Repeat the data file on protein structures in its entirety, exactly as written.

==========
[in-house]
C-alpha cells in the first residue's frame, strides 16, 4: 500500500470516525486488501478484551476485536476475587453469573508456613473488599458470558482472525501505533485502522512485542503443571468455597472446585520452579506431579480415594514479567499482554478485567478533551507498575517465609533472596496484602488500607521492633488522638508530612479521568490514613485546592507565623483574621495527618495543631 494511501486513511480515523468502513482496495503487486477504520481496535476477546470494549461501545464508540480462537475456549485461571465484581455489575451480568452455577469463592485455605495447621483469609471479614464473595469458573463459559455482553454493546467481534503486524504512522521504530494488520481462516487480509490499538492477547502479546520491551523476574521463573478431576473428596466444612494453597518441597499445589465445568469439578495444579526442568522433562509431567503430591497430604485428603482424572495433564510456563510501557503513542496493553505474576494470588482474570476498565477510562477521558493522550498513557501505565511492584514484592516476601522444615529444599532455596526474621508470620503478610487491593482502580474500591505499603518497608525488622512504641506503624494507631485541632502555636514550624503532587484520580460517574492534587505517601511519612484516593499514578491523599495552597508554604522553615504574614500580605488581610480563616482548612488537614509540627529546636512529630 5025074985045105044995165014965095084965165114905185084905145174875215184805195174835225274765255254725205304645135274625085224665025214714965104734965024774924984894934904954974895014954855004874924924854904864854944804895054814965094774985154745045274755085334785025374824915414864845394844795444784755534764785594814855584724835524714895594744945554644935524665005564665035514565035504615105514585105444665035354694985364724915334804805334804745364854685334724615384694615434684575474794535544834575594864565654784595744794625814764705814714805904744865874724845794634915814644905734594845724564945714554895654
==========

[in-house]
C-alpha cells in the first residue's frame, strides 16, 4: 500500500470516525486488501478484551476485536476475587453469573508456613473488599458470558482472525501505533485502522512485542503443571468455597472446585520452579506431579480415594514479567499482554478485567478533551507498575517465609533472596496484602488500607521492633488522638508530612479521568490514613485546592507565623483574621495527618495543631 494511501486513511480515523468502513482496495503487486477504520481496535476477546470494549461501545464508540480462537475456549485461571465484581455489575451480568452455577469463592485455605495447621483469609471479614464473595469458573463459559455482553454493546467481534503486524504512522521504530494488520481462516487480509490499538492477547502479546520491551523476574521463573478431576473428596466444612494453597518441597499445589465445568469439578495444579526442568522433562509431567503430591497430604485428603482424572495433564510456563510501557503513542496493553505474576494470588482474570476498565477510562477521558493522550498513557501505565511492584514484592516476601522444615529444599532455596526474621508470620503478610487491593482502580474500591505499603518497608525488622512504641506503624494507631485541632502555636514550624503532587484520580460517574492534587505517601511519612484516593499514578491523599495552597508554604522553615504574614500580605488581610480563616482548612488537614509540627529546636512529630 5025074985045105044995165014965095084965165114905185084905145174875215184805195174835225274765255254725205304645135274625085224665025214714965104734965024774924984894934904954974895014954855004874924924854904864854944804895054814965094774985154745045274755085334785025374824915414864845394844795444784755534764785594814855584724835524714895594744945554644935524665005564665035514565035504615105514585105444665035354694985364724915334804805334804745364854685334724615384694615434684575474794535544834575594864565654784595744794625814764705814714805904744865874724845794634915814644905734594845724564945714554895654